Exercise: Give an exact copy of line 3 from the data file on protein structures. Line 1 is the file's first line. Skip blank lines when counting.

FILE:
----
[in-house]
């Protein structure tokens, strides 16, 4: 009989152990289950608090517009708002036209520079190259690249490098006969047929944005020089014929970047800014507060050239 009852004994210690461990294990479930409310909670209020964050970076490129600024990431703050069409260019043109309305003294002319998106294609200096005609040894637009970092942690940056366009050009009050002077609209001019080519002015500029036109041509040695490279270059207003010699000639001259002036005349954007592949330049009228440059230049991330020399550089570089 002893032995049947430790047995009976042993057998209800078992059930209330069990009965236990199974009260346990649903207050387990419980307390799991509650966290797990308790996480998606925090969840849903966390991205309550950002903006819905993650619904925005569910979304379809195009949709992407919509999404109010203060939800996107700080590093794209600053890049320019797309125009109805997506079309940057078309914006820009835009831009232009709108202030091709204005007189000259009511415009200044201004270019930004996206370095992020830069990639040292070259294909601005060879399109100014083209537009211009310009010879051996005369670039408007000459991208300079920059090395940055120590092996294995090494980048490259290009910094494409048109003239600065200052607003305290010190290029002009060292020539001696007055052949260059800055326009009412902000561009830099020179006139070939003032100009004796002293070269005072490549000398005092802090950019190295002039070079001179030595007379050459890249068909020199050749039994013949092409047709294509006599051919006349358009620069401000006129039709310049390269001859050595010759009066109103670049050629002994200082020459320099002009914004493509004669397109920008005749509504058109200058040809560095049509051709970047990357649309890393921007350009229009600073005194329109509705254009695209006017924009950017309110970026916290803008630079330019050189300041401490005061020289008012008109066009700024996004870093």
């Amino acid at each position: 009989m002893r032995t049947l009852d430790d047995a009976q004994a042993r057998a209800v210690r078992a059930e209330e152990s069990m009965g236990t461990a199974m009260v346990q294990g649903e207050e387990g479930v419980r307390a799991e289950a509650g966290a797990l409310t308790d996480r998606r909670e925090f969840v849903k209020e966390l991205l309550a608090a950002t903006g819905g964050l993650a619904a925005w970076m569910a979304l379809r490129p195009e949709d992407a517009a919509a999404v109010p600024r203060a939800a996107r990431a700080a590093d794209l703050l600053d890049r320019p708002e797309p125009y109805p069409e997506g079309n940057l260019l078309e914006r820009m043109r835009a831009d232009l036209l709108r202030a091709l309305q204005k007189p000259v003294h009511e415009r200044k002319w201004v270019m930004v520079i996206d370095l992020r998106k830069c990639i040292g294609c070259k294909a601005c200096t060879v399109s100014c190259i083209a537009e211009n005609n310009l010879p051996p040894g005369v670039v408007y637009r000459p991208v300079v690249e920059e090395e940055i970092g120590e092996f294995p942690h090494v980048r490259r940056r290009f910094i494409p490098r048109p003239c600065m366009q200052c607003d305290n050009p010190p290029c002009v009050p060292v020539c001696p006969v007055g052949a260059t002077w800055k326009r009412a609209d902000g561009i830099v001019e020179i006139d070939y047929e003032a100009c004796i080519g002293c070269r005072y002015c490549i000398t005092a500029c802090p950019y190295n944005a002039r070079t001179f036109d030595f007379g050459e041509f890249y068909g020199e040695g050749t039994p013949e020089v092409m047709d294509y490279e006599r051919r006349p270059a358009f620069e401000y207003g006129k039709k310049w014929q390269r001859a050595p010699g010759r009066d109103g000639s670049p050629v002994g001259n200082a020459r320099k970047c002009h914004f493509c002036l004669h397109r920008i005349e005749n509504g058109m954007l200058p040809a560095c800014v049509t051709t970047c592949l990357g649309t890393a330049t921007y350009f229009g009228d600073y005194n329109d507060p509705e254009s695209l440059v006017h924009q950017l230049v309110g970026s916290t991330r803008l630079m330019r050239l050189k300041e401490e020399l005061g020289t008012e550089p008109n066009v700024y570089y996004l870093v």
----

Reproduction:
């Amino acid at each position: 009989m002893r032995t049947l009852d430790d047995a009976q004994a042993r057998a209800v210690r078992a059930e209330e152990s069990m009965g236990t461990a199974m009260v346990q294990g649903e207050e387990g479930v419980r307390a799991e289950a509650g966290a797990l409310t308790d996480r998606r909670e925090f969840v849903k209020e966390l991205l309550a608090a950002t903006g819905g964050l993650a619904a925005w970076m569910a979304l379809r490129p195009e949709d992407a517009a919509a999404v109010p600024r203060a939800a996107r990431a700080a590093d794209l703050l600053d890049r320019p708002e797309p125009y109805p069409e997506g079309n940057l260019l078309e914006r820009m043109r835009a831009d232009l036209l709108r202030a091709l309305q204005k007189p000259v003294h009511e415009r200044k002319w201004v270019m930004v520079i996206d370095l992020r998106k830069c990639i040292g294609c070259k294909a601005c200096t060879v399109s100014c190259i083209a537009e211009n005609n310009l010879p051996p040894g005369v670039v408007y637009r000459p991208v300079v690249e920059e090395e940055i970092g120590e092996f294995p942690h090494v980048r490259r940056r290009f910094i494409p490098r048109p003239c600065m366009q200052c607003d305290n050009p010190p290029c002009v009050p060292v020539c001696p006969v007055g052949a260059t002077w800055k326009r009412a609209d902000g561009i830099v001019e020179i006139d070939y047929e003032a100009c004796i080519g002293c070269r005072y002015c490549i000398t005092a500029c802090p950019y190295n944005a002039r070079t001179f036109d030595f007379g050459e041509f890249y068909g020199e040695g050749t039994p013949e020089v092409m047709d294509y490279e006599r051919r006349p270059a358009f620069e401000y207003g006129k039709k310049w014929q390269r001859a050595p010699g010759r009066d109103g000639s670049p050629v002994g001259n200082a020459r320099k970047c002009h914004f493509c002036l004669h397109r920008i005349e005749n509504g058109m954007l200058p040809a560095c800014v049509t051709t970047c592949l990357g649309t890393a330049t921007y350009f229009g009228d600073y005194n329109d507060p509705e254009s695209l440059v006017h924009q950017l230049v309110g970026s916290t991330r803008l630079m330019r050239l050189k300041e401490e020399l005061g020289t008012e550089p008109n066009v700024y570089y996004l870093v």